Trump is to Women as Salt is to Slugs
By now we’re all familiar with the lewd Trump tape from 2005 in which Donald Trump details his entitlement to sexually harass women because he is wealthy, and though that is damning of him and an electoral system that would see him elected to our Nation’s highest office, at least it was said off the record, to a reporter nonetheless, but off the record. He had to apologize for it, regardless of how hollow that apology was. (3) I say this because at least if it was off the record and apologized for, we don’t have our President supporting this instance of hate speech on an official capacity.
But that makes the statements he made during an official ABC interview in 1994 all the more disturbing. In this bizarre interview, among the many deplorable affirmations Trump makes are the similarities of women and buildings, that women don’t belong in business, and the expectation that his wife be done up like a model when he gets home and have dinner on the table or else he has the right to be verbally abuse her. (4)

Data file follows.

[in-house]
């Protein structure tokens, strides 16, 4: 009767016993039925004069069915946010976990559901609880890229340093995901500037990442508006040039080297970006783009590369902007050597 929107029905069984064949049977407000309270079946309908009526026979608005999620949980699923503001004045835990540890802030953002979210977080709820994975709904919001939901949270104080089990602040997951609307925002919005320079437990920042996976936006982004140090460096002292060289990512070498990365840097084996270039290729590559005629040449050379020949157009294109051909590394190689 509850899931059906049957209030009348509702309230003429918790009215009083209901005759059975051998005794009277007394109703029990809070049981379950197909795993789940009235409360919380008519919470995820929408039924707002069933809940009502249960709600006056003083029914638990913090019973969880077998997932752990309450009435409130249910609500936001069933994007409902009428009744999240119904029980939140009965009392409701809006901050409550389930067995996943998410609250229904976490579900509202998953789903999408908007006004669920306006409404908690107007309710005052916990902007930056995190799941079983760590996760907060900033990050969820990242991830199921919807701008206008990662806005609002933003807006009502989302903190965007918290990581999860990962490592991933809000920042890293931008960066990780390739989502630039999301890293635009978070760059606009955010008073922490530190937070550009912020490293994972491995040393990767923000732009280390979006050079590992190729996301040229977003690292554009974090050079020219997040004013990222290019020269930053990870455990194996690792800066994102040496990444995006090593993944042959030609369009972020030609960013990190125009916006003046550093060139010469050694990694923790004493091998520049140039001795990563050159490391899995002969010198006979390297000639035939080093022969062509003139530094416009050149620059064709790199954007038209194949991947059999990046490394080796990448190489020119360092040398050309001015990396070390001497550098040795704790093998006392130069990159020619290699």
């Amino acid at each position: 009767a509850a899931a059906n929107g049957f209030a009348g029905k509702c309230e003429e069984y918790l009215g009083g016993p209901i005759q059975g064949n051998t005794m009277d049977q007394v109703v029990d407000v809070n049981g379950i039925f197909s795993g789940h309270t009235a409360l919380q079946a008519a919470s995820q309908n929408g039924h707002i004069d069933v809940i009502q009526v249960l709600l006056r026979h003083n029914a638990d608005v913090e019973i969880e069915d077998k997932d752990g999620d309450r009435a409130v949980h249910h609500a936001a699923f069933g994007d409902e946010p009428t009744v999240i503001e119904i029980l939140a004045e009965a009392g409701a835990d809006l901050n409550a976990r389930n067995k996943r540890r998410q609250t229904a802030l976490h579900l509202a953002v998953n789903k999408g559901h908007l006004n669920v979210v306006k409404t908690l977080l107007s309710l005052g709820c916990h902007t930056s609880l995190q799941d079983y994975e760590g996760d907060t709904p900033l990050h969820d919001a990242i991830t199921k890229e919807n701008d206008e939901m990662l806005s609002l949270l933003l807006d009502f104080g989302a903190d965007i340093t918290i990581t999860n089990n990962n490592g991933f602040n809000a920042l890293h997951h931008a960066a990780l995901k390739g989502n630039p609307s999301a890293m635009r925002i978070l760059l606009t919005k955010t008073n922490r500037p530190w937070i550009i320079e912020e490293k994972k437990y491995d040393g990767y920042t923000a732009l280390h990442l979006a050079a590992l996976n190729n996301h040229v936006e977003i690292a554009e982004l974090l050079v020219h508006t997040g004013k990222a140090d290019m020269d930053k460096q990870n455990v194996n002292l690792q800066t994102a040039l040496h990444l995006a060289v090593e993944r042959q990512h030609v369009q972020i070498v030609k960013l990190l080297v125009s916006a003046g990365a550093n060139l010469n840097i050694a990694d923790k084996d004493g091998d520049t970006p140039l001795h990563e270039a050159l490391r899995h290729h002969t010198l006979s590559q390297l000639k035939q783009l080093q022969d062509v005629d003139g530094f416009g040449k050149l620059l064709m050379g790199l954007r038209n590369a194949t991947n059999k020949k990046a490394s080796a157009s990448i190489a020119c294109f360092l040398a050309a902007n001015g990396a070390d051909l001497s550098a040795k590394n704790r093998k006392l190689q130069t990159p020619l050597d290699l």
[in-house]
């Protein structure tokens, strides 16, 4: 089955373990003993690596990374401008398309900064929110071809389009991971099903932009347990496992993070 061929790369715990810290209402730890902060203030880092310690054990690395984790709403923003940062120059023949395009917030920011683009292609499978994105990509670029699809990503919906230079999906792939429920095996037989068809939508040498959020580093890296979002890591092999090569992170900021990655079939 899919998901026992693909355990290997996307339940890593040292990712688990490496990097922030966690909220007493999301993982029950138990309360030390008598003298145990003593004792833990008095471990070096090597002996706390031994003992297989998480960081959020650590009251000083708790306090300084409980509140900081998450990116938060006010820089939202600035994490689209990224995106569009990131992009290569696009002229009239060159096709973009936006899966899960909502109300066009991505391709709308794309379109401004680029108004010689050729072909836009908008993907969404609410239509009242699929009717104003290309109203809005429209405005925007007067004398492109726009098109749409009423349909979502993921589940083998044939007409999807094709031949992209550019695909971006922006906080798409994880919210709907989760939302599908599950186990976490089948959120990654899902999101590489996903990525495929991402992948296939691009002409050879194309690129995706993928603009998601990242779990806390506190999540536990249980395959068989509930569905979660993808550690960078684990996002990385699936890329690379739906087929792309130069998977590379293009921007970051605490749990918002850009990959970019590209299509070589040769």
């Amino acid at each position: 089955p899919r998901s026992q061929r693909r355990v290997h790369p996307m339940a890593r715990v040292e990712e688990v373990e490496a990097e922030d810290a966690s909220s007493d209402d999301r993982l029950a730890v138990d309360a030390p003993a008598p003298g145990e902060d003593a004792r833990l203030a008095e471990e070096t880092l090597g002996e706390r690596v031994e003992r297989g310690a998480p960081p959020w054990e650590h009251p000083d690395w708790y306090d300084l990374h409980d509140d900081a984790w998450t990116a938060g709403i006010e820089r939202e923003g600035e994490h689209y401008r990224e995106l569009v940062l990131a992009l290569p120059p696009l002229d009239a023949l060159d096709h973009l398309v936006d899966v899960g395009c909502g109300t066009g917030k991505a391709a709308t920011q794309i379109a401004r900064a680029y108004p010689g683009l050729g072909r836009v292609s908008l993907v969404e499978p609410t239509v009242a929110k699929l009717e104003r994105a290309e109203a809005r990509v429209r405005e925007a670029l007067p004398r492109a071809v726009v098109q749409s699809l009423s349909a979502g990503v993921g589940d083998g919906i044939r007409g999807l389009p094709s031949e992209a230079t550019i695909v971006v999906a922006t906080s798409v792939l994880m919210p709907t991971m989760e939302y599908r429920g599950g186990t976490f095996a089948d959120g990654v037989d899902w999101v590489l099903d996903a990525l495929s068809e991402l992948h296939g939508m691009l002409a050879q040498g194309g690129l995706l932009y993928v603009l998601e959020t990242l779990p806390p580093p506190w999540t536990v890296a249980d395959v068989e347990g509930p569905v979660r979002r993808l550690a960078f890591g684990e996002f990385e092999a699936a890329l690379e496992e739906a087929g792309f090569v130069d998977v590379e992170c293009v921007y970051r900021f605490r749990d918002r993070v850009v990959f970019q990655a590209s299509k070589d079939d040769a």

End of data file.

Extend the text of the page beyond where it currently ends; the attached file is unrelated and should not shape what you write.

If You Ain’t Like Me, Go Hang from a Tree
And that knocks out most our list of things that constitute hate speech. But what about the disabled? Surely a person electable by the U.S. Electoral College would not make fun of the handicapped, not in this modern era?
Serge Kovaleski, a reporter “who suffers from a congenital joint condition,” pointed out the utter fallacy of a statement made by Trump. Trump was trying to substantiate the absurd urban legend that New York Muslims stood in groups numbering in the thousands cheering as the Twin Towers fail. Trump even reminisced that he personally overheard their triumphant merriment.
When it was explained to him that no such revelry was ever credibly established, Trump declared that Serge Kovaleski had detailed the event in an article for the Washington Post. Kovaleski, not wanting his good name to be soiled, pointed out that the event was never substantiated by anybody.